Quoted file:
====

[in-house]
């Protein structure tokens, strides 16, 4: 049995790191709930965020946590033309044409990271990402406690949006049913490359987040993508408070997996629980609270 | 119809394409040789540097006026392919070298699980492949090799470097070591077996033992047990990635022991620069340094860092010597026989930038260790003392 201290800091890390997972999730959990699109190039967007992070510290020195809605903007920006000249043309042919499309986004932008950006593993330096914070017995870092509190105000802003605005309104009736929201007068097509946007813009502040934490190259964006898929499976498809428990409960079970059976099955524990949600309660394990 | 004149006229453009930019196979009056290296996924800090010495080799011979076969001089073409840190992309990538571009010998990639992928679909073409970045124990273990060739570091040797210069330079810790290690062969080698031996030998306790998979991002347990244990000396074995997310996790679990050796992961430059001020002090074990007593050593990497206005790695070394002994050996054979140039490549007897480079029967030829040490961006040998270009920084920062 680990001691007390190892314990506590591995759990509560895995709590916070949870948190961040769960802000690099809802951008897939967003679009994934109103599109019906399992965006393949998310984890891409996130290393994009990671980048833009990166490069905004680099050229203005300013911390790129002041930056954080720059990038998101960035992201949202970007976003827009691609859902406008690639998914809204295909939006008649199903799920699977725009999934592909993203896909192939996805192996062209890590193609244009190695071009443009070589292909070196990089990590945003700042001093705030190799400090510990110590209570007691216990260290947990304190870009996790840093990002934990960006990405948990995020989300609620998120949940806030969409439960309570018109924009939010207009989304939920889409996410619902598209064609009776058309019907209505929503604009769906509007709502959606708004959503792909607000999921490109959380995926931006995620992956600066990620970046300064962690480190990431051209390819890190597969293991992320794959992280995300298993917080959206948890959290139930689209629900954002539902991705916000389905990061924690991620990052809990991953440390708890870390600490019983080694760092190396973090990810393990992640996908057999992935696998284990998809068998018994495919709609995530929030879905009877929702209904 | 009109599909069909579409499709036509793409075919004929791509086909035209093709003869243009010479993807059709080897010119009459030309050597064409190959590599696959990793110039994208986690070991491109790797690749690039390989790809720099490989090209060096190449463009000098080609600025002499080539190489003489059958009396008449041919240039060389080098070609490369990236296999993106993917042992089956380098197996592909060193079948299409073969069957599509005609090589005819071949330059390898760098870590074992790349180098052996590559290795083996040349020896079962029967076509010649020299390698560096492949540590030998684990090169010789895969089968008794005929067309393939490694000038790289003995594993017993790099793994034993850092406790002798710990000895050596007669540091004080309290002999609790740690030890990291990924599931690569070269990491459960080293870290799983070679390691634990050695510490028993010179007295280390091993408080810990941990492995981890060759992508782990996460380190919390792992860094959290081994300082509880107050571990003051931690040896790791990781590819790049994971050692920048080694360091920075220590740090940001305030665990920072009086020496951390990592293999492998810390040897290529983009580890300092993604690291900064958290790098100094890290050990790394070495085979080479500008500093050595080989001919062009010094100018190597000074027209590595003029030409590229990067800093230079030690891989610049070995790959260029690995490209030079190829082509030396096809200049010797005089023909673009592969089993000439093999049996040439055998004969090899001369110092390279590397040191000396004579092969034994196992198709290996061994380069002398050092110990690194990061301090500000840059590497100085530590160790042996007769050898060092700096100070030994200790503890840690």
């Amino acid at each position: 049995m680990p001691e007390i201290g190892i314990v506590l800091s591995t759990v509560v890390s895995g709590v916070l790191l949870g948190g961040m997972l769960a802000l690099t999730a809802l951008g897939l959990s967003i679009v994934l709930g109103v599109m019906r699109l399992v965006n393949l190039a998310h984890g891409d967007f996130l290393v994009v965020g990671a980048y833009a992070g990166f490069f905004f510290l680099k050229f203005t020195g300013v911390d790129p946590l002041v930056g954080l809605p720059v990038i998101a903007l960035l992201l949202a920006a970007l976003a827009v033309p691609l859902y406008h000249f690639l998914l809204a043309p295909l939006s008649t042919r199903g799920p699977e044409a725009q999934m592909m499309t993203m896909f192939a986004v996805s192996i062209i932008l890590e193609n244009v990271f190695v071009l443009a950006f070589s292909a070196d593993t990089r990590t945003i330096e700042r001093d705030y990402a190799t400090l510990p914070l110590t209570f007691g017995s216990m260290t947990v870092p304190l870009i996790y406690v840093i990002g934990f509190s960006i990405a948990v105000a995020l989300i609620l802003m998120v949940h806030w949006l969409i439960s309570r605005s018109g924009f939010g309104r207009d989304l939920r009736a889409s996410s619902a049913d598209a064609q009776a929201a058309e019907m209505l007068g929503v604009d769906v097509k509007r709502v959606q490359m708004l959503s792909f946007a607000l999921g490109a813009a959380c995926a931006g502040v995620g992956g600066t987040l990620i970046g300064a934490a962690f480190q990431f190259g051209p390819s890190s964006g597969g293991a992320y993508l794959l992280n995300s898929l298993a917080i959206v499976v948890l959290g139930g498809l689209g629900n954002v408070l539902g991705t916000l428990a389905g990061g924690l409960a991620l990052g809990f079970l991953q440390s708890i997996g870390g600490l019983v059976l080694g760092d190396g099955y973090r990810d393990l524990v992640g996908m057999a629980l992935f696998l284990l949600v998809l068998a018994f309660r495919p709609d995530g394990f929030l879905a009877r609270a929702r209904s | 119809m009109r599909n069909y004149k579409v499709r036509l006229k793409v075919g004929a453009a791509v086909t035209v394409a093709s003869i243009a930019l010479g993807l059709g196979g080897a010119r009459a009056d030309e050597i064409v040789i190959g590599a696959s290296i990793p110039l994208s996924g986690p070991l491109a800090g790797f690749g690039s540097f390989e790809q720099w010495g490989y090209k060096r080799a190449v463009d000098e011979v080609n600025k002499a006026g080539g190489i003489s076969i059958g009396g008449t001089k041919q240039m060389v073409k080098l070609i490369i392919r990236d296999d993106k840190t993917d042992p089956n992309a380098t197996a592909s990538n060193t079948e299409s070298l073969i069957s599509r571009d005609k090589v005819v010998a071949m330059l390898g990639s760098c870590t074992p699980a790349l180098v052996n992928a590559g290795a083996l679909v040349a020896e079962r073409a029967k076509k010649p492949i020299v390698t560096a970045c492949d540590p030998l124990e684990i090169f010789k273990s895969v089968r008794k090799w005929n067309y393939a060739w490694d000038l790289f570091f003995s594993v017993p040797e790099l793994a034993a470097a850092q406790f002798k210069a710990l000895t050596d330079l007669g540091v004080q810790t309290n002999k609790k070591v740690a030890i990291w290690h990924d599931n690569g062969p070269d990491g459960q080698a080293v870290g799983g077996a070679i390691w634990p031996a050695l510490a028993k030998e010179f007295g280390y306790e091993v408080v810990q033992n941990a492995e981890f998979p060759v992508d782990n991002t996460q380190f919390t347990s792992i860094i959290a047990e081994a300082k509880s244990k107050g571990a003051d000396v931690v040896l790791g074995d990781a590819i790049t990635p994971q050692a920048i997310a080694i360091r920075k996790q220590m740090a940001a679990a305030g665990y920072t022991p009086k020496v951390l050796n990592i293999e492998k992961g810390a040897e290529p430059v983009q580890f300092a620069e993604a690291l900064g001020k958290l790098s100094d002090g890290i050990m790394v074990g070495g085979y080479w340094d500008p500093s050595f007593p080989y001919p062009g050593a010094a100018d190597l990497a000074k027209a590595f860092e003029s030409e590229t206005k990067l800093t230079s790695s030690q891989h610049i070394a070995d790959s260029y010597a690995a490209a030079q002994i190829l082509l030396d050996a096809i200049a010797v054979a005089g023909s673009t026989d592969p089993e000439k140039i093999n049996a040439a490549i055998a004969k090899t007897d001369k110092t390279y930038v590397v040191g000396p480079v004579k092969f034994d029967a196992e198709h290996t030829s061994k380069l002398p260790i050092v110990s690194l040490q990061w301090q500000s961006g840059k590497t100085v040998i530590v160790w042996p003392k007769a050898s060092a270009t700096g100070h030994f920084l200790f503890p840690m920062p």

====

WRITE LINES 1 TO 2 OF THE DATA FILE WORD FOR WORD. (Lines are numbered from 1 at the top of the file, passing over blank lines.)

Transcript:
[in-house]
């Protein structure tokens, strides 16, 4: 049995790191709930965020946590033309044409990271990402406690949006049913490359987040993508408070997996629980609270 | 119809394409040789540097006026392919070298699980492949090799470097070591077996033992047990990635022991620069340094860092010597026989930038260790003392 201290800091890390997972999730959990699109190039967007992070510290020195809605903007920006000249043309042919499309986004932008950006593993330096914070017995870092509190105000802003605005309104009736929201007068097509946007813009502040934490190259964006898929499976498809428990409960079970059976099955524990949600309660394990 | 004149006229453009930019196979009056290296996924800090010495080799011979076969001089073409840190992309990538571009010998990639992928679909073409970045124990273990060739570091040797210069330079810790290690062969080698031996030998306790998979991002347990244990000396074995997310996790679990050796992961430059001020002090074990007593050593990497206005790695070394002994050996054979140039490549007897480079029967030829040490961006040998270009920084920062 680990001691007390190892314990506590591995759990509560895995709590916070949870948190961040769960802000690099809802951008897939967003679009994934109103599109019906399992965006393949998310984890891409996130290393994009990671980048833009990166490069905004680099050229203005300013911390790129002041930056954080720059990038998101960035992201949202970007976003827009691609859902406008690639998914809204295909939006008649199903799920699977725009999934592909993203896909192939996805192996062209890590193609244009190695071009443009070589292909070196990089990590945003700042001093705030190799400090510990110590209570007691216990260290947990304190870009996790840093990002934990960006990405948990995020989300609620998120949940806030969409439960309570018109924009939010207009989304939920889409996410619902598209064609009776058309019907209505929503604009769906509007709502959606708004959503792909607000999921490109959380995926931006995620992956600066990620970046300064962690480190990431051209390819890190597969293991992320794959992280995300298993917080959206948890959290139930689209629900954002539902991705916000389905990061924690991620990052809990991953440390708890870390600490019983080694760092190396973090990810393990992640996908057999992935696998284990998809068998018994495919709609995530929030879905009877929702209904 | 009109599909069909579409499709036509793409075919004929791509086909035209093709003869243009010479993807059709080897010119009459030309050597064409190959590599696959990793110039994208986690070991491109790797690749690039390989790809720099490989090209060096190449463009000098080609600025002499080539190489003489059958009396008449041919240039060389080098070609490369990236296999993106993917042992089956380098197996592909060193079948299409073969069957599509005609090589005819071949330059390898760098870590074992790349180098052996590559290795083996040349020896079962029967076509010649020299390698560096492949540590030998684990090169010789895969089968008794005929067309393939490694000038790289003995594993017993790099793994034993850092406790002798710990000895050596007669540091004080309290002999609790740690030890990291990924599931690569070269990491459960080293870290799983070679390691634990050695510490028993010179007295280390091993408080810990941990492995981890060759992508782990996460380190919390792992860094959290081994300082509880107050571990003051931690040896790791990781590819790049994971050692920048080694360091920075220590740090940001305030665990920072009086020496951390990592293999492998810390040897290529983009580890300092993604690291900064958290790098100094890290050990790394070495085979080479500008500093050595080989001919062009010094100018190597000074027209590595003029030409590229990067800093230079030690891989610049070995790959260029690995490209030079190829082509030396096809200049010797005089023909673009592969089993000439093999049996040439055998004969090899001369110092390279590397040191000396004579092969034994196992198709290996061994380069002398050092110990690194990061301090500000840059590497100085530590160790042996007769050898060092700096100070030994200790503890840690």